Touchdown in the land of honey

By | Travel
St. Pauls cathedral, Malta.

Over the weekend some of the world leaders gathered on the island of Malta to discuss subjects surrounding climate change and security. The Commonwealth Heads of Government Meeting (COHGM) takes place every two years in various Commonwealth countries around the world. This is the second time Malta has hosted the COHGM in ten years, as the meeting is rotated by invitation amongst its members. According to the COHGM official website, this years meeting aims to make a productive improvement to the lives of Commonwealth citizens and unify the Commonwealth countries to add global value. This meeting may cast a global spotlight on Malta as the island aims to provide a platform for Commonwealth countries to unite and build bridges of cooperation.

One of three small islands in the Mediterranean Sea, Malta seems to be developing into an innovative cultural location. Valletta, the capital of Malta, was declared European Capital of Culture in October 2012 and aims to host the title in 2018. In addition to this, Malta was recently voted by expats as one of the finest places to live in a survey conducted by InterNations. In the survey, Malta scored highest in the Working Abroad Index, due to high job satisfaction amongst survey respondents. As Malta was once a British colony and 40% of the survey respondents are British, language barriers were not considered a concern for the majority of the respondents.

David Cameron at CHOGM 2015.

David Cameron at CHOGM 2015.

Therefore, Malta has seen to have been a popular location for British expats, who may be drawn to the island by the warmer climate, natural beauty and historical links to the United Kingdom. There are many sites of interest which may attract tourists, expats and locals alike to visit. According to Malta’s tourist board, there are over 360 churches and chapels dispersed across the island, one for every day of the year. There are many areas of heritage and culture to be explored, such as the 16th century Grandmaster’s Palace in Valletta, which is now a conference centre. Furthermore, there are a number of archaeological sites on the island which may attract visitors, such as the Megalithic Temples which have been declared by UNESCO as part of the World Heritage Sites.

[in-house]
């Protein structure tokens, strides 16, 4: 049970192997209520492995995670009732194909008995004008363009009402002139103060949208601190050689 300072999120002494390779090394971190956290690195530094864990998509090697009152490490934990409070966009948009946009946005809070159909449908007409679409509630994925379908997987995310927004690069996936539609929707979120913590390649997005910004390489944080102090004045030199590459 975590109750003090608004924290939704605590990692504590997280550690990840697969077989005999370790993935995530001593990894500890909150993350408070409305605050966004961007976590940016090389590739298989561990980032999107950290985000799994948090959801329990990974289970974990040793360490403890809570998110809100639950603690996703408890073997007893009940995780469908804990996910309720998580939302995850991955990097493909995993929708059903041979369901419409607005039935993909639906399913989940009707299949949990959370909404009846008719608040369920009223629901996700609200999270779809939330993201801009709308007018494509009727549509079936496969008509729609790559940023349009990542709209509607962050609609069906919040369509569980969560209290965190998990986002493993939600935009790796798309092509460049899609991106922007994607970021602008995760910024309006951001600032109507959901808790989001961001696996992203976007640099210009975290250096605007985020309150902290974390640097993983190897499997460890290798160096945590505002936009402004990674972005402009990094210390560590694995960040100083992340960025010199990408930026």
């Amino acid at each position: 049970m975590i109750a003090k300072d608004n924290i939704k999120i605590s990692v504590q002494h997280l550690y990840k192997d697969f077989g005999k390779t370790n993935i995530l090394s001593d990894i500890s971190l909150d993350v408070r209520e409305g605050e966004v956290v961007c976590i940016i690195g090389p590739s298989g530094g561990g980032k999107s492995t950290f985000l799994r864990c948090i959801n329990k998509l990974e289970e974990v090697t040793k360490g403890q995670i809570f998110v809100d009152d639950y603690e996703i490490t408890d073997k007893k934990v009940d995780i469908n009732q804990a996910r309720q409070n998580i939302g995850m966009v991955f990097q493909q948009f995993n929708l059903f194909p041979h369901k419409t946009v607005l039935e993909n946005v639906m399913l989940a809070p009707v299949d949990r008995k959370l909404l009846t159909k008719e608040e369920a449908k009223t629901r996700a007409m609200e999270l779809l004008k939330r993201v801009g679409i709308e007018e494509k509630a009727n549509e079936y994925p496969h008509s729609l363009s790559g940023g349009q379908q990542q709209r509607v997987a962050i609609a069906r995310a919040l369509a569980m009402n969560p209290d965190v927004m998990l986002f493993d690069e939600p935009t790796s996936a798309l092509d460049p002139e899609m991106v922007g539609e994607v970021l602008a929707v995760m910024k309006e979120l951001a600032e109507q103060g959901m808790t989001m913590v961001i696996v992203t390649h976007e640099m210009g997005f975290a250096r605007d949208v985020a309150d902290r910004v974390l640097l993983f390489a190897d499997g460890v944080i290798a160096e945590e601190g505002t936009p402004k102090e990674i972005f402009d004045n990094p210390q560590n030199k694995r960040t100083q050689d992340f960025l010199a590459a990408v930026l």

Malta may be of particular interest to outdoor lovers, due to its scenery and favourable weather conditions year round. The island offers plenty of sandy beaches for those who are fond of being near the sea and the clear water makes activities such as scuba diving or snorkelling available to enjoy. Perhaps one of the archipelago’s most recognised natural landmarks is the Azure Window rock formation, situated on Dwejra Bay. It is one of the most photographed attractions in Malta and is popular for divers due to the abundance of marine life nestled around it.

The blue grotto, Malta. Credit@creativecommons

The blue grotto, Malta. Credit@creativecommons

Besides the natural beauty of the island, Malta offers an all-year-round calendar of events, featuring art exhibits, contemporary performances and jazz nights. The country has several theatres, including the Aurora Opera House for lovers of classical music, and the Manoel Theatre for the performing arts lovers. The island also hosts many annual festivals, such as the Arts Festival in the summer, the Jazz Festival in July and Malta’s Fireworks Festival in spring. Continuing on the theme of culture, in October each year the cityscape of Valletta lights up during the annual Notte Bianca. This annual event is a nocturnal celebration of people, culture and arts, where the streets play host to a variety of entertainment. During this time, cafes and restaurants extend their opening hours and museums open their doors for visitors to enjoy art exhibitions and theatre performances.

There may be something for everyone to enjoy in Malta, which may be the reason why this archipelago ranks so highly as an attractive country for expats.

What motivational factors influence people to become expats?


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